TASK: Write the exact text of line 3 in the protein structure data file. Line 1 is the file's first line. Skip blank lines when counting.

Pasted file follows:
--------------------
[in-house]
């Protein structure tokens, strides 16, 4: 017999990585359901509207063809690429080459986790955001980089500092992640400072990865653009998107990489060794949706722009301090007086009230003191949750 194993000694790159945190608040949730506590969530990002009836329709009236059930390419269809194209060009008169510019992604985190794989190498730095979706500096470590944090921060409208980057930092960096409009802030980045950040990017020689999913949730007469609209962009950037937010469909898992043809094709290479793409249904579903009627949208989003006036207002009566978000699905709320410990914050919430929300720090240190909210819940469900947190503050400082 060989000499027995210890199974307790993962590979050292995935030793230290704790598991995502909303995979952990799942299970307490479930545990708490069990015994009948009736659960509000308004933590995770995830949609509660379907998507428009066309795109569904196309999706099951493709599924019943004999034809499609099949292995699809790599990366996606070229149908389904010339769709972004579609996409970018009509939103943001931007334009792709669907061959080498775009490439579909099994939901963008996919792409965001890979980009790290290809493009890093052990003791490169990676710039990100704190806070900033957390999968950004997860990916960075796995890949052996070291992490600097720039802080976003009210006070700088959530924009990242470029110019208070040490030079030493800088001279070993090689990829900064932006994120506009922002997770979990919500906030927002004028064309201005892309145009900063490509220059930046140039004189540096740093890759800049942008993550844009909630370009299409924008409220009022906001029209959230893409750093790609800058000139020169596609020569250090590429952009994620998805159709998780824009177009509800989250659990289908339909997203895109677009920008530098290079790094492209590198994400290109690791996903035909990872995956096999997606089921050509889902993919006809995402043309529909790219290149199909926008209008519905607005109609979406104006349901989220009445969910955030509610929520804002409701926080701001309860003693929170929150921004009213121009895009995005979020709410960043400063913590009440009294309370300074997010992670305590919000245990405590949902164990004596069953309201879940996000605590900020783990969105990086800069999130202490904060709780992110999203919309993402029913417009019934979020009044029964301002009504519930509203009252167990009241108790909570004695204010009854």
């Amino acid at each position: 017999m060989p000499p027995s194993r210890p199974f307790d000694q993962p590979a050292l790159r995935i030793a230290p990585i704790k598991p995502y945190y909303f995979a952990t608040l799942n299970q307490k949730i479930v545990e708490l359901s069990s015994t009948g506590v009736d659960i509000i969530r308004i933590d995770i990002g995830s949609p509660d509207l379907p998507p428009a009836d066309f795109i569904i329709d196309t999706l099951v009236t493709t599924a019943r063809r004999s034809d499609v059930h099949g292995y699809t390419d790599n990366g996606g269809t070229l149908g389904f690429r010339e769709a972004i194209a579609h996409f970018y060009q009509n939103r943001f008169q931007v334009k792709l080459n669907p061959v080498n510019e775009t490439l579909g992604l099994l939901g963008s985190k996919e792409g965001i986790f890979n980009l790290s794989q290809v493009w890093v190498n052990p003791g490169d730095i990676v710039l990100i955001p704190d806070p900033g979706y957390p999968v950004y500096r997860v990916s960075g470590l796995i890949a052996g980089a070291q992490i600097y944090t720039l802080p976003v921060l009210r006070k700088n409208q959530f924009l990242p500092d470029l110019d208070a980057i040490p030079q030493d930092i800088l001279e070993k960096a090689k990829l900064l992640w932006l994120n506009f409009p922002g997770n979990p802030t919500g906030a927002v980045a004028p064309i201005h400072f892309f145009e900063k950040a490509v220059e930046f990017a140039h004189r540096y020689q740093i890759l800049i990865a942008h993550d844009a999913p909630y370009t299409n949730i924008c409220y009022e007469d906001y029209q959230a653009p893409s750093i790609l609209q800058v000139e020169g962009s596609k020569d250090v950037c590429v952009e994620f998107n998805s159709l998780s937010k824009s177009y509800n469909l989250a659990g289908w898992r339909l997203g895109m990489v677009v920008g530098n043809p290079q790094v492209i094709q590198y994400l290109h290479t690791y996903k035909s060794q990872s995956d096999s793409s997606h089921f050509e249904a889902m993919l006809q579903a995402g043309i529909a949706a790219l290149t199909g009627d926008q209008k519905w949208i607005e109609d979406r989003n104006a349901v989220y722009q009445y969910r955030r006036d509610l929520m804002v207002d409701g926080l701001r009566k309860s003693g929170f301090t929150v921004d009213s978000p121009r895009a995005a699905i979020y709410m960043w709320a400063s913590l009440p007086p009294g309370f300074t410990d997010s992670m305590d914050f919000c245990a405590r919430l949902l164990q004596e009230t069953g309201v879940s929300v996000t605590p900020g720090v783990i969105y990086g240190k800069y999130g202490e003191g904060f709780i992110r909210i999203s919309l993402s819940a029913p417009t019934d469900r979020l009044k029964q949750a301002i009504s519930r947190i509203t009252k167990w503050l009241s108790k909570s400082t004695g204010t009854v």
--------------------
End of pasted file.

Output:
């Amino acid at each position: 017999m060989p000499p027995s194993r210890p199974f307790d000694q993962p590979a050292l790159r995935i030793a230290p990585i704790k598991p995502y945190y909303f995979a952990t608040l799942n299970q307490k949730i479930v545990e708490l359901s069990s015994t009948g506590v009736d659960i509000i969530r308004i933590d995770i990002g995830s949609p509660d509207l379907p998507p428009a009836d066309f795109i569904i329709d196309t999706l099951v009236t493709t599924a019943r063809r004999s034809d499609v059930h099949g292995y699809t390419d790599n990366g996606g269809t070229l149908g389904f690429r010339e769709a972004i194209a579609h996409f970018y060009q009509n939103r943001f008169q931007v334009k792709l080459n669907p061959v080498n510019e775009t490439l579909g992604l099994l939901g963008s985190k996919e792409g965001i986790f890979n980009l790290s794989q290809v493009w890093v190498n052990p003791g490169d730095i990676v710039l990100i955001p704190d806070p900033g979706y957390p999968v950004y500096r997860v990916s960075g470590l796995i890949a052996g980089a070291q992490i600097y944090t720039l802080p976003v921060l009210r006070k700088n409208q959530f924009l990242p500092d470029l110019d208070a980057i040490p030079q030493d930092i800088l001279e070993k960096a090689k990829l900064l992640w932006l994120n506009f409009p922002g997770n979990p802030t919500g906030a927002v980045a004028p064309i201005h400072f892309f145009e900063k950040a490509v220059e930046f990017a140039h004189r540096y020689q740093i890759l800049i990865a942008h993550d844009a999913p909630y370009t299409n949730i924008c409220y009022e007469d906001y029209q959230a653009p893409s750093i790609l609209q800058v000139e020169g962009s596609k020569d250090v950037c590429v952009e994620f998107n998805s159709l998780s937010k824009s177009y509800n469909l989250a659990g289908w898992r339909l997203g895109m990489v677009v920008g530098n043809p290079q790094v492209i094709q590198y994400l290109h290479t690791y996903k035909s060794q990872s995956d096999s793409s997606h089921f050509e249904a889902m993919l006809q579903a995402g043309i529909a949706a790219l290149t199909g009627d926008q209008k519905w949208i607005e109609d979406r989003n104006a349901v989220y722009q009445y969910r955030r006036d509610l929520m804002v207002d409701g926080l701001r009566k309860s003693g929170f301090t929150v921004d009213s978000p121009r895009a995005a699905i979020y709410m960043w709320a400063s913590l009440p007086p009294g309370f300074t410990d997010s992670m305590d914050f919000c245990a405590r919430l949902l164990q004596e009230t069953g309201v879940s929300v996000t605590p900020g720090v783990i969105y990086g240190k800069y999130g202490e003191g904060f709780i992110r909210i999203s919309l993402s819940a029913p417009t019934d469900r979020l009044k029964q949750a301002i009504s519930r947190i509203t009252k167990w503050l009241s108790k909570s400082t004695g204010t009854v």